Jump to content
House Price Crash Forum

Gordon Brown Finally Admits He Is Not An Economics Expert


Recommended Posts

+ 1

That is a major advantage of the American system over ours. The president appoints experts for each department, not politicians.

Yup that just means you get the Goldman Sachs candidate for every appointment! Paulson, Geitner! laugh.gif

Link to post
Share on other sites
  • Replies 58
  • Created
  • Last Reply

Top Posters In This Topic

Top Posters In This Topic

All those PM's Question Times each wednesday when he bragged about how much he knew, how expert he was and how he knew so much about the economy and in comparison everyone else was a "novice" and as the crisis developed "this is no time for a novice ha ha ha" - and quite a few similar performances when he was Chancellor and in conference speeches as well.

I'm all for freedom of speech but the latest stuff really takes the biscuit and it sets new levels of incrediblity even beyond those evidenced during the microphone incident during the general election in outright blatant disregard for the norms of credibility.

Mind you although he's setting new standards of implausibility and incredibility the coalition are doing their very best to surpass them

As for the media outlets that publish all the stuff...

Link to post
Share on other sites

:lol::lol::lol: , yep that seems to have worked a treat

That is a major advantage of the American system over ours. The president Goldman Sachs appoints GS The President. for each department, not politicians.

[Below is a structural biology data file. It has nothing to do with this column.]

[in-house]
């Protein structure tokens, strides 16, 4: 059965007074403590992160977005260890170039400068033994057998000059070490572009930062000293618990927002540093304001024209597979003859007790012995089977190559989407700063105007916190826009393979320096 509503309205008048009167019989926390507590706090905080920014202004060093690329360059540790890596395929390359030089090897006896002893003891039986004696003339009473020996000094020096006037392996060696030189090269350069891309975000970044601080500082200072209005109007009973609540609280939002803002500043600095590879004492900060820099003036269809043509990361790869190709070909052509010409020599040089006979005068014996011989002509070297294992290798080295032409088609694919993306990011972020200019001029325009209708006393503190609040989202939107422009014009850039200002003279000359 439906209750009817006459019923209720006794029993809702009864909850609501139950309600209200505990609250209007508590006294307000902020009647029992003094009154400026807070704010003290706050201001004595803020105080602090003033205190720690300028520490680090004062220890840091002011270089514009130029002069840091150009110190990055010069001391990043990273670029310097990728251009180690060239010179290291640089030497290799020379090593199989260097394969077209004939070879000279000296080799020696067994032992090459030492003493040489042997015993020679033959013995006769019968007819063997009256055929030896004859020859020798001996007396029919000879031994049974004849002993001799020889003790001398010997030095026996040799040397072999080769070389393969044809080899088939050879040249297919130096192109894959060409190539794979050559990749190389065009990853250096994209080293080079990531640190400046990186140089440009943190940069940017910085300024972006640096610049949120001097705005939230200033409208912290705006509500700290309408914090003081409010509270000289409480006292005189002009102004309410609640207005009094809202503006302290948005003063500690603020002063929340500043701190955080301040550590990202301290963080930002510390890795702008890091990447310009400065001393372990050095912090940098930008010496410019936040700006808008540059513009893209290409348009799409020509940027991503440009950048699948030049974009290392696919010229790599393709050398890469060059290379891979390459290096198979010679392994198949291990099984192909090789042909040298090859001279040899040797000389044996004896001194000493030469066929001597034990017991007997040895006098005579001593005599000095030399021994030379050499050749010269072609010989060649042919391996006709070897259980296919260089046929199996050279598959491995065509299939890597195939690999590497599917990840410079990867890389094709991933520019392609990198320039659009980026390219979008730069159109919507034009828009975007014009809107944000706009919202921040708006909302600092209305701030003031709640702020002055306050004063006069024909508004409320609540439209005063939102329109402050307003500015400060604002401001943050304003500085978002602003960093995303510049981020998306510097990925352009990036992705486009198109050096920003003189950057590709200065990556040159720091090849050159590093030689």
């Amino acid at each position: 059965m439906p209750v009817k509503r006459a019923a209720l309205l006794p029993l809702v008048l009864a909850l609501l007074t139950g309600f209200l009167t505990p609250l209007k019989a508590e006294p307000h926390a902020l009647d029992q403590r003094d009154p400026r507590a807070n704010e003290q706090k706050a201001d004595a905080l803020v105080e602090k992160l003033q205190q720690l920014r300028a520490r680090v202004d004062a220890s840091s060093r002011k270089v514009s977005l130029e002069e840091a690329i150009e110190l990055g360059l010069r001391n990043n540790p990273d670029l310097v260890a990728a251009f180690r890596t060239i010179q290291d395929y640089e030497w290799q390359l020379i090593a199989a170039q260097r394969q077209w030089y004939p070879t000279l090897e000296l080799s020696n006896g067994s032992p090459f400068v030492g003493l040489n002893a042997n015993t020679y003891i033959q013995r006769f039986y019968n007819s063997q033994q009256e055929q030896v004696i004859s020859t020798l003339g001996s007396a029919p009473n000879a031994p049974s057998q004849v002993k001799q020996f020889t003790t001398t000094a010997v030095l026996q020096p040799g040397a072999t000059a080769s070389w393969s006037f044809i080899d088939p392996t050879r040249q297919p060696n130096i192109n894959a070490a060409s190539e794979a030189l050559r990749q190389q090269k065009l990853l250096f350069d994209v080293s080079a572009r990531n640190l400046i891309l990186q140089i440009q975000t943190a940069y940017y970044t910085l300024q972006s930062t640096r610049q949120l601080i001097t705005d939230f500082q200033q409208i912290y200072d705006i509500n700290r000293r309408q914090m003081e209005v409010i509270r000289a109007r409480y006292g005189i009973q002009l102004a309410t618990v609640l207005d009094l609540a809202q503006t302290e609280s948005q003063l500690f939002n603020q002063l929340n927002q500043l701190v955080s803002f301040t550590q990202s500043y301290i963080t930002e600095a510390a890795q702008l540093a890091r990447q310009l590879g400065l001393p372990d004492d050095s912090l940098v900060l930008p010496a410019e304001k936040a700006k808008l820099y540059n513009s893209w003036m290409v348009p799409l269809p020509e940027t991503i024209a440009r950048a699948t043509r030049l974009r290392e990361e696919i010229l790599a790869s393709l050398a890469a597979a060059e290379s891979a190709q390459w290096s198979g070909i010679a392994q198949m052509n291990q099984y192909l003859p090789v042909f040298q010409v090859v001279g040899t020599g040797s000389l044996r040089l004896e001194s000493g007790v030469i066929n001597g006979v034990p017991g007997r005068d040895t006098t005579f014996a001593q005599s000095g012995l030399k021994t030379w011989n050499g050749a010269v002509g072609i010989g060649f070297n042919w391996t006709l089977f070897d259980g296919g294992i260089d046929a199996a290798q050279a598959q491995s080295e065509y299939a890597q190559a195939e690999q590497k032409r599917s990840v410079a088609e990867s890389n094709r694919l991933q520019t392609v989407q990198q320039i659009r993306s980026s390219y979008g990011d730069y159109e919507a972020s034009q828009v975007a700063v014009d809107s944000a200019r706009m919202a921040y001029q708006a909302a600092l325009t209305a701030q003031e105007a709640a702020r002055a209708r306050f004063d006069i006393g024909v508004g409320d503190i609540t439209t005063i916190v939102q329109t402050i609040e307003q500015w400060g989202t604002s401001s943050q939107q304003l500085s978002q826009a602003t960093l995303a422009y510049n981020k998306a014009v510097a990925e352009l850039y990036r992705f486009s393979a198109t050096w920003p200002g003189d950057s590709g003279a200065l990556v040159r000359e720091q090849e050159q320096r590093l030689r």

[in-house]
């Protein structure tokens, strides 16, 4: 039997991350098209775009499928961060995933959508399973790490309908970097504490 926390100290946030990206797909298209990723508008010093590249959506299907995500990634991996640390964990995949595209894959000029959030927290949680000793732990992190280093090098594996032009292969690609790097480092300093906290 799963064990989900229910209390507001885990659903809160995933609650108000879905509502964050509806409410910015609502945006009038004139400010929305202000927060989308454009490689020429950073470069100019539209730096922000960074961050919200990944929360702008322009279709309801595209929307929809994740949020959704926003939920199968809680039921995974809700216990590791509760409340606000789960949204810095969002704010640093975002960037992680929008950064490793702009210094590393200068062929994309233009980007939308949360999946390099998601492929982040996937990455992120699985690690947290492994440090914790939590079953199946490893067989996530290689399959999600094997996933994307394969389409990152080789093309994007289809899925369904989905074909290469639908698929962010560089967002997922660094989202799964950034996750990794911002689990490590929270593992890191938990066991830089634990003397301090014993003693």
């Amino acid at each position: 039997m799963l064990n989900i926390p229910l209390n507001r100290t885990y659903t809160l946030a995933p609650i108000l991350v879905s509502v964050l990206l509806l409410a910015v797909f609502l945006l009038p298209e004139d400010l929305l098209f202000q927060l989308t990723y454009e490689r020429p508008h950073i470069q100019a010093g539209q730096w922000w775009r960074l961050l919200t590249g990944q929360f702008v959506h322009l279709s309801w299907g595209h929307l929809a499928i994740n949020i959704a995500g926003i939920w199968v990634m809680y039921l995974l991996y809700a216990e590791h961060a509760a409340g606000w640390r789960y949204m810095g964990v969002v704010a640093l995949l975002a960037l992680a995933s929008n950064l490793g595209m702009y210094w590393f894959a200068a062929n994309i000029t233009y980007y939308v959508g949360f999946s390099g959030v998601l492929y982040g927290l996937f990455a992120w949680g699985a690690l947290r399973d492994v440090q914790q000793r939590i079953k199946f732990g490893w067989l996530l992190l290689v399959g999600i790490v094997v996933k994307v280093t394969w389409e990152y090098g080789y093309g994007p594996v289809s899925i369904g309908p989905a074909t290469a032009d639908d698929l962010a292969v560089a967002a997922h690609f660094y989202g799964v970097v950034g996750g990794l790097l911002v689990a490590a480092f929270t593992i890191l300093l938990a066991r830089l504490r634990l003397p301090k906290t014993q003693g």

Fixed

The problems have very little to do with economics or lack of understanding, plenty of economists work for the chancellor, its just good old fashioned corruption blended in with bog standard self preservation on the political front for want of better words known as pretty standard human behaviour

There, fixed it properly for you.

Link to post
Share on other sites

Like Vince Cable, who was able to see the credit bubble, understand its danger, and who tried repeatedly to warn the nation about it?

Ah yes, the economist who insists on lumping £9k per year on 18 yr olds with no prior debt or experience of indebtedness.

I think you've made my point eloquently there matey.

Link to post
Share on other sites

So you think workers' taxes should pay for middle class student degrees?? Interesting!

The best people should go to uni, not 50% of the population . Whether they be middle class, top class, working class or underclass .

It should be free as it was years ago( maybe a contribution should be made dependant on parents wealth ). The costs would be repaid via higher taxes both direct and indirect paid by those who end up earning more having been to uni. Some that go will not end up earning that much more i.e. teachers but will add to society in other ways.